Zombie Tycoon (PlayStation Minis) Review—Monster Magic

Frima Studio’s Zombie Tycoon is the first game that has been developed exclusively as a mini, and also the first using the Vicious Engine. If this is the shape of things to come, then the long-term future of minis is looking very rosy indeed. A lot rosier, in fact, than the future of the hapless citizens in Zombie Tycoon who have the misfortune to get in the way of your brain-hungry zombie troops in this brilliantly zany, off-the-wall game.

The opening cartoon sets the scene perfectly: it’s so well scripted and presented that when watching it for the first time I was crossing my fingers and hoping against hope that the actual gameplay won’t be a real letdown in comparison, as is sometimes the case with a great intro movie.

No fears on that score, happily. Both gameplay and plot are every bit as polished as the opening moments would lead you to believe. The story follows a mad scientist and his assistant in their bid to achieve world domination by turning absolutely everyone in the world into zombies and then directing them to do their bidding, which is where you come in.

For gameplay that can be quite complicated at times, the first level, set in the town of Smallbee, acts as a very effective tutorial, walking you through the basics and showing you how to harvest your first brain and storm your first zombie-spawning clinic, complete with suitably gross brain-munching sound effects. You’ll find that you’ll never look back once you’ve had your first taste of wanton destruction and cold-blooded slaughter!

You don’t get to control your zombie teams directly, instead, you point the targeting cursor at a building or person you want to attack, then press either the corresponding square, circle, or triangle button to drop a nice fresh “brain-in-a-jar” and lure a color-coded individual squad to the desired spot, or press the cross button to summon all three squads at once. You will automatically harvest brains every time you kill a human.

Generally speaking, this system works well, however, one slightly annoying aspect is that you really do have to watch your squads like a hawk to make sure they’re fulfilling the goals you’ve set for them. Zombies are, as a rule, not the most cerebral of creatures, being solely driven by the urge to hunt down the next pink quivering brain to suck on, and they’re likely to get distracted if you send them to guard an exit road to prevent humans escaping, for example.

For this reason, when your squads are spread out across an area, you’ll find yourself frequently using the R shoulder button to rapidly cycle through their locations so that you can act quickly if they’ve got distracted and ignored the target you’ve set them. It all adds to the sense of urgency and having to think on your feet.

The L shoulder button opens your inventory where you can equip your squads with the various items and make-shift weapons you find when you trash buildings, many of which are pretty silly, including the likes of Animal Slippers for added stealth. Each zombie squad has simple stats such as Defence and Attack which can be altered either positively or negatively by equipping items and clothing.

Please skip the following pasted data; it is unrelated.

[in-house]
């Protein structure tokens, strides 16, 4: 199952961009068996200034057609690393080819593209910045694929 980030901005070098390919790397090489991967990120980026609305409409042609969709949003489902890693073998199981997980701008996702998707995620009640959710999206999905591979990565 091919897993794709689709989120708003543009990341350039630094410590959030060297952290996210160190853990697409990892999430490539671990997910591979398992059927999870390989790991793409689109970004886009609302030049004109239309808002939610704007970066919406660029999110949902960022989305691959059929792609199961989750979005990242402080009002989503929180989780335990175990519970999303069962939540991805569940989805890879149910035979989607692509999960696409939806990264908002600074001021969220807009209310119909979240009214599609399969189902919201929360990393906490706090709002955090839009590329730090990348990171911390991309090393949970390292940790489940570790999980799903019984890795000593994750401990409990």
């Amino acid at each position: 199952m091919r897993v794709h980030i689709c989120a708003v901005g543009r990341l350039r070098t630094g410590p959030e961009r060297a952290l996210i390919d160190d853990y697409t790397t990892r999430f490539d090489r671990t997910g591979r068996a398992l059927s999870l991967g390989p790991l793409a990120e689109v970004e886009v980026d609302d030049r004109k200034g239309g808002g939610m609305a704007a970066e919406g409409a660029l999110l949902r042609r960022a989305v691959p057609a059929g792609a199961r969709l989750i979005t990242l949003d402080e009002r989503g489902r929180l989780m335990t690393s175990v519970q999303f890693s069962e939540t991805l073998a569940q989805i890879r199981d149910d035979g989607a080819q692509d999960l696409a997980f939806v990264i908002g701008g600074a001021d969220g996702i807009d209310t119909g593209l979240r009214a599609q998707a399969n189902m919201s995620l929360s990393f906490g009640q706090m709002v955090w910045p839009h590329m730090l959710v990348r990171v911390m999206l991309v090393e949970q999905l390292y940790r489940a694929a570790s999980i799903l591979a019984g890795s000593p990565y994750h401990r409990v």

Pressing Select brings up a map of the level with important locations such as clinics marked. It can be useful at times, but it would have helped to have a marker showing the location of your squads to help orientation.

Although rampaging around destroying buildings and slaughtering innocents is naturally heaps of fun, your undead squad members don’t have things all their own way: there are traps that tear off their legs and sudden-death pits for starters, but the universe is kind, even for zombies, so you can always expect to find an item that will help you to bypass a pit or trap or even a fresh leg from a newly dead acquaintance!

Of course, many of the hapless humans that your squads are chasing will take exception to the prospect of having their brains eaten and fight back, often with considerable rigor. You’ll also encounter a feisty resistance movement lead by one Dirty Dan, as well as armed police and military, all of whom can do considerable damage to your squads, which is why it’s important to make taking over clinics a priority so that you can use the patients as an unlimited supply of zombies to replace your fallen troops.

The lack of a mid-game save function is probably Zombie Tycoon’s biggest failing. Although there are several checkpoints per level that you can start afresh from if you’re defeated, they’re wiped out when you quit the game, so you always have to go right back to the start of a level if you turn off your PSP, which is a pain to say the least. Maybe it’s something that Frima can provide a patch for in future.

Although Zombie Tycoon might appear to be a little on the short side, with only 10 levels in total, by level three the gameplay starts to get quite challenging, so you’re hardly likely to race through it, especially with no mid-level save function. There’s also a long list of fun Achievements to complete so that should also extend the life of the game even further.

Overall, Zombie Tycoon is exactly the sort of game the minis program needs, especially as it’s a Minis exclusive. Aside from putting a whole new spin on the zombies’ phenomena, it looks fantastic, has great style and wit, and most importantly of all, it has absorbing and inventive gameplay. The lack of a mid-level save facility is a bit of a problem, but not enough to prevent your complete and utter enjoyment of being the ruler of your own brain-dead universe.

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